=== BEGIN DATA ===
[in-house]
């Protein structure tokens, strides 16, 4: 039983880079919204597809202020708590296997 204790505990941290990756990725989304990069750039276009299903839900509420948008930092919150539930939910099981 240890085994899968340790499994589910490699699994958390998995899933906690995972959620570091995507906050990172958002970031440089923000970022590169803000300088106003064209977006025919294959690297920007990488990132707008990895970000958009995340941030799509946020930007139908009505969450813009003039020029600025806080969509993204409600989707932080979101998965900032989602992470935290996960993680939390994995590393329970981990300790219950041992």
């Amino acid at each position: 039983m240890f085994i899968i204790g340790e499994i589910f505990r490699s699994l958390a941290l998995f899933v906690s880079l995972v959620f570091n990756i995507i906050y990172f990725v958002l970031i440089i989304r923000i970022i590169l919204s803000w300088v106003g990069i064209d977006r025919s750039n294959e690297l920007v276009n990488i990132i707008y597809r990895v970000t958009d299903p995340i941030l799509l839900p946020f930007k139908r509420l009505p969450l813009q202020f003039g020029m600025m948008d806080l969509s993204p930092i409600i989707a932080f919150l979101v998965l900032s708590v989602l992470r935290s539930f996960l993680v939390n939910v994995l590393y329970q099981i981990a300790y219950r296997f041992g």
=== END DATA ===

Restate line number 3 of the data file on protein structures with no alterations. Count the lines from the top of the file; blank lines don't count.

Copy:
């Amino acid at each position: 039983m240890f085994i899968i204790g340790e499994i589910f505990r490699s699994l958390a941290l998995f899933v906690s880079l995972v959620f570091n990756i995507i906050y990172f990725v958002l970031i440089i989304r923000i970022i590169l919204s803000w300088v106003g990069i064209d977006r025919s750039n294959e690297l920007v276009n990488i990132i707008y597809r990895v970000t958009d299903p995340i941030l799509l839900p946020f930007k139908r509420l009505p969450l813009q202020f003039g020029m600025m948008d806080l969509s993204p930092i409600i989707a932080f919150l979101v998965l900032s708590v989602l992470r935290s539930f996960l993680v939390n939910v994995l590393y329970q099981i981990a300790y219950r296997f041992g």